I HAVE thought about investing some of the 100k emergency fund. I think we over-saved in cash, given how cash poor we each were when we grew up, and how we lived paycheck-to-paycheck for so long. It just felt safe to have a lot of cash, but we feel more secure now so would likely be willing to invest some of that money.

I'm still not sure about our overall asset allocation. My retirement money is now in the default Target Dated fund at 75%/25%; I am worried it is too aggressive and would result in a huge loss in a bear market, but on the other hand we have at least 10 years to recoup any losses. It would be more catastrophic if a bear market occurred just as I stop working, so there's that to consider. I'm leaning toward a 60%/40% mix at this point.
Topic Author
psyrnpsy
Posts: 6
Joined: Mon Sep 14, 2020 1:42 pm

Re: Late start, need advice on allocation and fund selection

Post by psyrnpsy »

Thank you so much for your thoughtful reply, CyclingDuo!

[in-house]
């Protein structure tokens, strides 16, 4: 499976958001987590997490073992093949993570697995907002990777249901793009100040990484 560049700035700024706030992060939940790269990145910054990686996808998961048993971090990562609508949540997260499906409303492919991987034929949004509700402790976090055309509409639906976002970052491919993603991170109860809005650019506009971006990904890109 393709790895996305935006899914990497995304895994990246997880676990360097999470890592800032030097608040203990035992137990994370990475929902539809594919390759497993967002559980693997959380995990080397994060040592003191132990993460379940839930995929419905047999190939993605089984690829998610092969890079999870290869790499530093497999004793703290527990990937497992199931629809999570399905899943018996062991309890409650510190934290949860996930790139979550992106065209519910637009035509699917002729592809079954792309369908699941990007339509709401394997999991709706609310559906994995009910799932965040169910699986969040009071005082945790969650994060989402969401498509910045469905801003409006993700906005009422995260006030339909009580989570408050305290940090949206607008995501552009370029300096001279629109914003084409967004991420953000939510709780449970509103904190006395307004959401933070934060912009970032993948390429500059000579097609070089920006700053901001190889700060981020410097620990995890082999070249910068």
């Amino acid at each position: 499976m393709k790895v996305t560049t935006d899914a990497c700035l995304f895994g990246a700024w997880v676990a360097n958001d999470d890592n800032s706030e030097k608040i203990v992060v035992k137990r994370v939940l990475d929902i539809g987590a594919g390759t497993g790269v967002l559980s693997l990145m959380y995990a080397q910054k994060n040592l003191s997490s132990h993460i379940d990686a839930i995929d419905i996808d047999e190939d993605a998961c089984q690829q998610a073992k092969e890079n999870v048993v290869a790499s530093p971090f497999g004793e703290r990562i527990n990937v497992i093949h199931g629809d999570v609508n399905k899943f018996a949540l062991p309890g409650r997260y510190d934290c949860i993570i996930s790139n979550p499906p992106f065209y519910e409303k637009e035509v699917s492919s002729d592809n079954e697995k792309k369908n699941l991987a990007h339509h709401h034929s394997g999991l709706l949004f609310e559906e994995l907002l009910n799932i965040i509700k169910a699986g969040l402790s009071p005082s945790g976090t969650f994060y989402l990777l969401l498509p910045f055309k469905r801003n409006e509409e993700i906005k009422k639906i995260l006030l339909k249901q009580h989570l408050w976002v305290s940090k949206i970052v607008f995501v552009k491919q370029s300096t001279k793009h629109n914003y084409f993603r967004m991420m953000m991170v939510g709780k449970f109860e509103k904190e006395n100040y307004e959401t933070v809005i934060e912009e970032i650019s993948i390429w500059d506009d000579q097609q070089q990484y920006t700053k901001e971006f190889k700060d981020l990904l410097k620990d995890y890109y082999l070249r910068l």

I think you are right on the money (!) guesstimating our annual gross income from both SS and pension streams - I calculated about $13,000 a month/$156,000 annual.

Our current monthly expenses (after tackling the budget yet again) are about $6,300/month (after tax), $75,6000 annual (after tax). My projected SS income at age 70 will be $3,796 per month pre-tax. I guesstimate that we will clear something around $8,500 a month after taxes with the SS/pension streams. I am pretty confident in our ability to cover all basic expenses with the two Social Security incomes and the pension. We may even have some left over if we stick to the budget.

Your calculations regarding how much we can save in 10 years fit mine, which is re-assuring. We think we can save over $1M in contributions alone, not counting gains. I agree that with interest, we are likely to have something in the ball-park of $1.25-1.5M in 10 years.